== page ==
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How Can Truck Drivers Predict the Weather Without a Forecast: Part 2

“I love a sunburnt country, a land of sweeping planes, of rugged mountain ranges, of droughts and flooding rain,” but while this love of the country may run deep for the truckies responsible for heavy haulage Australia relies on, the droughts and flooding rains part can cause havoc with your heavy transport schedule.

When you’re out on a remote and desolate road, truckies have to be able to read the land for signs of bad weather and plan their route accordingly. Following on from Part 1 of our tips on how to predict the weather, National Heavy Haulage brings you Part 2 with useful, funny and just plain weird tips for how to read the weather without a forecast.

Read the sky beyond the clouds

The most obvious way of finding out if a storm is approaching is by looking up at the sky, but what do you look for? In Part 1, we went through how to read the clouds but there are plenty of other things that the sky can tell you. Do you remember these traditional sayings?

  • “Red sky at night, sailor’s delight; red sky in morning, sailor’s warning.” A reddish sunset usually means dry and stable air in the west, while a reddish sunrise usually indicates a storm moving in from the east.
  • “Rainbow in the morning gives you fair warning.” Sometimes instead of a pot of gold, a rainbow in the morning, especially in the west, can bring rain.
  • The moon can give you some clues too. There’s anything from, “clear moon, frost soon,” to “ring around the moon, rain real soon.”

What do insects do when it’s about to rain?

  • Ants are said to stay near the entrance of their nest prior to rain, and even build steep sides and cover up the entrance just before rain. It’s said to be all down to air pressure.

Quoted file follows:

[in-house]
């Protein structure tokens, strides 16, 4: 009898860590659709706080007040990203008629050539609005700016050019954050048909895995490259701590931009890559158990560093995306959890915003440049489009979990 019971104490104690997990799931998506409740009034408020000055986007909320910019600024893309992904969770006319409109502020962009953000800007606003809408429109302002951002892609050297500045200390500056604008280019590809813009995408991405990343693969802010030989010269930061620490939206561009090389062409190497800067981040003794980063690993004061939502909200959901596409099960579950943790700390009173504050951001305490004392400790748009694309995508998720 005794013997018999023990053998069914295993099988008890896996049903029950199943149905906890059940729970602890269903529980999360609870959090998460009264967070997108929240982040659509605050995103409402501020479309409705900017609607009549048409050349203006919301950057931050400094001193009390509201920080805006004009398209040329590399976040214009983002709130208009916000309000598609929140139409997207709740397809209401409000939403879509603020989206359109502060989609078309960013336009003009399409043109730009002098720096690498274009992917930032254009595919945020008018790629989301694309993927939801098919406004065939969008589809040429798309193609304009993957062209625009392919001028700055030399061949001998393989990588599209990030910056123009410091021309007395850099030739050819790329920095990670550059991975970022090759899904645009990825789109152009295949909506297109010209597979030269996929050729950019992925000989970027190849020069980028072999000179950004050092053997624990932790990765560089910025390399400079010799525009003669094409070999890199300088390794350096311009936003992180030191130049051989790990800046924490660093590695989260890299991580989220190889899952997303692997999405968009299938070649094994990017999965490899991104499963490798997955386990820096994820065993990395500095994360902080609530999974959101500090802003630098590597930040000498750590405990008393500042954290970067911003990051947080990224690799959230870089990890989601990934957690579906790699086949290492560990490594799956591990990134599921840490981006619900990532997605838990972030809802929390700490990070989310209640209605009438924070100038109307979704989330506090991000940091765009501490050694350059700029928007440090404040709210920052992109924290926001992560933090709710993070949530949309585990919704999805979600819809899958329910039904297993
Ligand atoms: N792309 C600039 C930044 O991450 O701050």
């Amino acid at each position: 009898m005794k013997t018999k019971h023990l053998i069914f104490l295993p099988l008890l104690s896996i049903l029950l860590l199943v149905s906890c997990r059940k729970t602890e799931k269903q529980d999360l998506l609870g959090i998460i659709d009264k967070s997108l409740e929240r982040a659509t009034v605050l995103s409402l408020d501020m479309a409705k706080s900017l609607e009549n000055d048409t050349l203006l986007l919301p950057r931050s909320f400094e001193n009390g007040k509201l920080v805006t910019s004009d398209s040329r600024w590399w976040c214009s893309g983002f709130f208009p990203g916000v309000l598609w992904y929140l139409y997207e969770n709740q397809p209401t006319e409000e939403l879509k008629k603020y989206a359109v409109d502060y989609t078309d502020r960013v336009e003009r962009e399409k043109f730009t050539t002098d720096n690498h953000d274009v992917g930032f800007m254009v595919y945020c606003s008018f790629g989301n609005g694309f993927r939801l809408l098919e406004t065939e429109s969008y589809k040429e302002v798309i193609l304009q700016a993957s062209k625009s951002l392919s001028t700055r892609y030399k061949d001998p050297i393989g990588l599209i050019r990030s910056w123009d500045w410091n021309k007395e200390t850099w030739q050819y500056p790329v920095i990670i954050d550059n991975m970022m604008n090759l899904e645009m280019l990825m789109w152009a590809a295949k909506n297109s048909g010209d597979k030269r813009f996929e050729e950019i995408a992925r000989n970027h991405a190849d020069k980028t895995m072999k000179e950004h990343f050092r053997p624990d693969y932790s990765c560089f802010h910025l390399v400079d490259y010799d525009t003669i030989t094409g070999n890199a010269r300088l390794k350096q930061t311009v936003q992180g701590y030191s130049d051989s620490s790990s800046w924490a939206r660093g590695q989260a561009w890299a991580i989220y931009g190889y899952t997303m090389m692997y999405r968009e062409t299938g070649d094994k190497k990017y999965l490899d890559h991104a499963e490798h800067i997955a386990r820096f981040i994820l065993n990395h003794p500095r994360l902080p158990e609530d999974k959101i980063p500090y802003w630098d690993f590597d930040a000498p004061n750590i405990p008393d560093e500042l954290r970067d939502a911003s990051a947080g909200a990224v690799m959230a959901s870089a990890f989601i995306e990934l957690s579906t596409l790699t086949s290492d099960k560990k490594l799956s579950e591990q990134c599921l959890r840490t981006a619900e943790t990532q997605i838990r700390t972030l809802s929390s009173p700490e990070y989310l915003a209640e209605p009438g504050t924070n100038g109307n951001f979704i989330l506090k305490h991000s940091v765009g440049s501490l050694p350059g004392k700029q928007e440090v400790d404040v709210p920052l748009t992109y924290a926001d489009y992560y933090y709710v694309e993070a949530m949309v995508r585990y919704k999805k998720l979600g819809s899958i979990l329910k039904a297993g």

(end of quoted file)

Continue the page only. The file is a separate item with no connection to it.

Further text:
•  Spiders tend to make their webs stronger with more cross-sections to reinforce it, but this might be a little difficult to spot from the cab of your truck!
  • Unfortunately, mozzies will give us no clues as they are just about bullet-proof and can fly through a downpour.

See what the cattle are doing

If you’re in the Australian heavy haulage industry, it’s highly likely that the roads you take will be through cattle grazing regions. Besides being a major road hazard for big rigs, they can be a useful weather predictor.

  • If they’re spread out, you’re likely in the clear.
  • If they’re bunched together and there’s no cattlemen in sight, it might mean a storm is brewing.
  • Look out if they’re lying down; it could mean that severe weather is on the way.

What are birds up to?

A good tip is that if birds are flying high, the air pressure is stable and it’s a safe bet that there’ll be good weather. However, if you see birds flying low or roosting on power lines they may be avoiding the falling air pressure, which means rain is on the way. Australian birds are usually quite noisy too, so listen out. They’ll go quiet right before the rain hits.

Finally, can your coffee predict the weather?

In researching this topic we found a doozy of a tip that you’ll just have to try. Next time you pour a cup of coffee, watch the way the bubbles go. If they move quickly to the rim, there’s high air pressure and it’ll likely be good weather. But, if they float around in the middle, pressure is low and rain could be on its way. Try it yourself!

Heavy transport that will get you there

At National Heavy Haulage, we know how important it is for your heavy and oversized equipment to arrive safely and on time, no matter the weather. To find out more useful tips on all things trucking related, head to our News section, check out our Photo Gallery and Like us on Facebook.

National Heavy Haulage provides heavy haulage Australia can count on. Contact us for a quote or more information on our reliable heavy transport services.

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